Letter from Mpumalanga: Listening to history’s whispers by the river of enlightenment
Rediscovering the history of African Zionism and the Zion Christian Church can help to reawaken love, compassion and togetherness, in an age when such legacies risk being forgotten indefinitely.
A baptism in the awakening waters: uThaka; river of enlightenment; Wakkerstroom.
A homeless married couple finding a refuge for their new religion in a rundown stable; shepherds and wise men from the hills paying tribute.
Early religionists, having to move half a dozen times, Group Areas Act refugees—Utrecht, Charlestown, Osizweni: homeless nomads, like Christians fleeing Emperor Nero.
Was I researching history or mythology? The question seemed unavoidable on a recent visit to Wakkerstroom to try to uncover what I could of the origins of African Zionism.
Say “Zionist” and most people in the world likely think, “Israel.” South Africans, on the other hand, are more likely to imagine the “ZCC,” only the largest and best-known of the African independent Christian churches, with an estimated 18 million adherents, all dedicated to river baptism, prophecy, and faith healing.
A recent book by Stanford University historian Joel Cabrita fleshes out the origins story of what is arguably South Africa’s core indigenous religious tradition.
Around 1900, a Dutch Reformed missionary living in Wakkerstroom, Pieter Le Roux, became interested in the Christian Catholic Apostolic Church in Zion, Illinois. Zion was a utopian community dedicated to two chief propositions, both radical in their time: one, that doctors were unnecessary because Jesus could heal all ailments; and two, that all races were equal in the eyes of God.
Both propositions resonated with Le Roux, who spoke fluent Zulu and seems to have had unusually egalitarian ease with black Africans in that era. Le Roux tried to resign from the Dutch Reformed church, but they asked him to delay his departure until after the Anglo-Boer war.
For three years he, therefore, offered Zionist church services in the small Dutch Reformed mission church alongside the manse. In 1903, he and his family were evicted to make room for another preacher, but a generous landlord allowed them to rent a large house for a pittance.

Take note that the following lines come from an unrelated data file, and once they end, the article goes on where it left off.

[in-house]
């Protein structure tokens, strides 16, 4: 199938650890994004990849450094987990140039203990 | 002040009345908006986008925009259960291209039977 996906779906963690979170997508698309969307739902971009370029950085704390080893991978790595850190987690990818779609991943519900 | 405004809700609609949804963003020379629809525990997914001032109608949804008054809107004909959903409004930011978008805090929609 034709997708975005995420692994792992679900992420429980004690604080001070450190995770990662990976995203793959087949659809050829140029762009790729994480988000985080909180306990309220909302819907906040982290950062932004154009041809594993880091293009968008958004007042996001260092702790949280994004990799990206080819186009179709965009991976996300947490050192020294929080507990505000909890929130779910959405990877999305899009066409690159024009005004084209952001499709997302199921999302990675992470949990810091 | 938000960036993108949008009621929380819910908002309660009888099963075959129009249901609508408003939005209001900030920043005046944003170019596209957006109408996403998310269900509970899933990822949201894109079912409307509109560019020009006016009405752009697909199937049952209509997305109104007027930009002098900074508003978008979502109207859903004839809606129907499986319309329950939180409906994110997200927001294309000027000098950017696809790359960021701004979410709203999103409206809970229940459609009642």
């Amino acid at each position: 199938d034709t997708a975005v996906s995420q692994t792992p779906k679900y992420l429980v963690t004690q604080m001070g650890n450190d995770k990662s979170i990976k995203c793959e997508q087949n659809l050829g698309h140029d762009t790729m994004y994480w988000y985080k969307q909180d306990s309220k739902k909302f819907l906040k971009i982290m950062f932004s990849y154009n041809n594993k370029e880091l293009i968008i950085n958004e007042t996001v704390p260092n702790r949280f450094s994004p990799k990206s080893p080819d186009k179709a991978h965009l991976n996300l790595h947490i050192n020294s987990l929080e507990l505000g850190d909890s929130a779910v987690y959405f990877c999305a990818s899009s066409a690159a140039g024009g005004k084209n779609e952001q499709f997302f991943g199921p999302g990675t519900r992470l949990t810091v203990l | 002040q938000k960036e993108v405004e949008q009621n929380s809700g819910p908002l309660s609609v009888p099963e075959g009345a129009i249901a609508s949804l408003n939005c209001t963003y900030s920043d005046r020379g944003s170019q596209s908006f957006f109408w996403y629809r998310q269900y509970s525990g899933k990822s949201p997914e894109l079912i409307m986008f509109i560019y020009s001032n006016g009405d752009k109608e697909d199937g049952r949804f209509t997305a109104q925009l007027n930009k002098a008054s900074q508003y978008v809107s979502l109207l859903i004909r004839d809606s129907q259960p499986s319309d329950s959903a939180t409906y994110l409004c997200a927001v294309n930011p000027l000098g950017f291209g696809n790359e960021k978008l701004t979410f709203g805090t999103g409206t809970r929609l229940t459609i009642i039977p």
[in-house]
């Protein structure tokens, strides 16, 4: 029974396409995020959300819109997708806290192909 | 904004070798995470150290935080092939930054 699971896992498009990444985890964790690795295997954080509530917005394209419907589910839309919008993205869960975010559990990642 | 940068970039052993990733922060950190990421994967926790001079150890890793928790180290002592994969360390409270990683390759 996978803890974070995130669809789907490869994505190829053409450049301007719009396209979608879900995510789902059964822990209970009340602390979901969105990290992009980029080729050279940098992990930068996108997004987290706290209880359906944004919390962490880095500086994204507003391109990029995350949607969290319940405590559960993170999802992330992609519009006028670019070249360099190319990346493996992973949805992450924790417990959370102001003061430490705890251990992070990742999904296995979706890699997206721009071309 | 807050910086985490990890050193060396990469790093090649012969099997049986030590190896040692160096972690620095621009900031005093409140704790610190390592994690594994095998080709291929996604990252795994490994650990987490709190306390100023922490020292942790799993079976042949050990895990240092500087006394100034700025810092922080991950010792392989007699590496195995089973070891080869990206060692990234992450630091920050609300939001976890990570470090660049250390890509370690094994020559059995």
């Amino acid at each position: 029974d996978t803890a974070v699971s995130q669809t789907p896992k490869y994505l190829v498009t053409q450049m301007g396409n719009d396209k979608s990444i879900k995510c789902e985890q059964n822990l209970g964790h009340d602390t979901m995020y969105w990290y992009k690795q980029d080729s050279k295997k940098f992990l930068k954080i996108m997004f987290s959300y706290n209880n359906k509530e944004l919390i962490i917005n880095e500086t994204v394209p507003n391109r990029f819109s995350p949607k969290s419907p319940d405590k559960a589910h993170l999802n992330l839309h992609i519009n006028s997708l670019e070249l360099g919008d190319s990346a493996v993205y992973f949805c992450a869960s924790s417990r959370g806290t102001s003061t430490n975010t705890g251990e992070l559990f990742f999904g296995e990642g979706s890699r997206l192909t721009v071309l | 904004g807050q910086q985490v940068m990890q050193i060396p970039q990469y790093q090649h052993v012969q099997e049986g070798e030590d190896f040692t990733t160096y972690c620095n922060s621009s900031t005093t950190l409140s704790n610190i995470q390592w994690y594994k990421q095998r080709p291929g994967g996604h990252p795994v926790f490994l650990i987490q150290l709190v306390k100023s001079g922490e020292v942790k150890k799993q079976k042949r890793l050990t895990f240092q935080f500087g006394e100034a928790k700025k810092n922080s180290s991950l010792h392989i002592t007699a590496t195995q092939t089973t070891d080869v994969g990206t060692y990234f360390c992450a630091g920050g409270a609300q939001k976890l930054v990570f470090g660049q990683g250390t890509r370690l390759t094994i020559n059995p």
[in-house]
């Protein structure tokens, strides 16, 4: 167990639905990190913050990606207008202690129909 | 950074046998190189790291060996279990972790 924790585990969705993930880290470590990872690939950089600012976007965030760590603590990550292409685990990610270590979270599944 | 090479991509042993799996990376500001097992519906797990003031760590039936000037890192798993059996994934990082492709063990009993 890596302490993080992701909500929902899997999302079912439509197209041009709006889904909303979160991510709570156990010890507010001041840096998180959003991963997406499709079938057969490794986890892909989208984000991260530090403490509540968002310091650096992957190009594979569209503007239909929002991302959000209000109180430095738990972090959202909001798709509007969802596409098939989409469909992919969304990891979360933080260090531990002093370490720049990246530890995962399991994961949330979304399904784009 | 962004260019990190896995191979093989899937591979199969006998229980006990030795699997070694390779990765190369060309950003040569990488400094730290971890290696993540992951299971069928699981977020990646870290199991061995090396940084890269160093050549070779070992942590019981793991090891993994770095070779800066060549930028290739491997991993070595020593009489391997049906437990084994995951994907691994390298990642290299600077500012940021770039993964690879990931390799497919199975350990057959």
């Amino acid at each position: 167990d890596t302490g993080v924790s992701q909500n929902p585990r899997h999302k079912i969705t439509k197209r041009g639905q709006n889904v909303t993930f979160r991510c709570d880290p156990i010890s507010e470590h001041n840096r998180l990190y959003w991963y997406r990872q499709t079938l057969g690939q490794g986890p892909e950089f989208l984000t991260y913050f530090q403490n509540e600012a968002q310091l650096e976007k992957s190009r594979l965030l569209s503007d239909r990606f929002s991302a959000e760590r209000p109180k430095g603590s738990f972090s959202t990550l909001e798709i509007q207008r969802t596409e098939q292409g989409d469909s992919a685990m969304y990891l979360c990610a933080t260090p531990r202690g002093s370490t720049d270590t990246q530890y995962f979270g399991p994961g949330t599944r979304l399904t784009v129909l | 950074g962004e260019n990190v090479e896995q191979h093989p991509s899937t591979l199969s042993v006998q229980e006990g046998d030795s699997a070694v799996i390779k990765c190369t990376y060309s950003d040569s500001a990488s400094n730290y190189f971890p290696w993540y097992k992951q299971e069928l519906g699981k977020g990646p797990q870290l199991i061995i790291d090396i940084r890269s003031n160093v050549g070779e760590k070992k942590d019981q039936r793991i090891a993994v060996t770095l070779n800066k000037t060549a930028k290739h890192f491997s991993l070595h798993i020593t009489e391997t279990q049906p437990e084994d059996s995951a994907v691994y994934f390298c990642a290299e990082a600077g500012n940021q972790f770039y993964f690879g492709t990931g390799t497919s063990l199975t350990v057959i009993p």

Here, the Zionist congregation kept meeting in the stables behind the house. In 1904, Daniel Bryant, visiting from Zion, conducted the first African Zionist river baptism in the stream running below the town.
Finally, ten years later, after he had converted from Zionism to Pentecostalism, Le Roux faced a defection of his own when Daniel Nkonyane led Le Roux’s old Wakkerstroom congregation out of the white-dominated South African Pentecostal movement to become the region’s first African independent church.
What remains of all this history today?
On an overcast Tuesday morning, local history enthusiast and information centre volunteer Rita Wiesemann met us at the local hotel. Rita taught Latin for many years in Pretoria before falling in love with, and eventually retiring in, Wakkerstroom. She comes across as one of those teachers simply afire with knowledge, accompanied by books, notes, maps, and photographs.
She first became interested in Le Roux when a colleague’s theologian-husband told her the story, and her fascination deepened when the preacher’s granddaughter contacted the Wakkerstroom information centre from the United States, looking for help making sense of family stories.
Over the course of the day, Rita showed us many sites, including a now-ruined barn where the first Dutch Reformed services were held for the Voortrekkers’ black servants; a garage that might have provided Zionism’s temporary stable-home; and the bridge where Daniel Bryant baptised 141 souls to the new faith.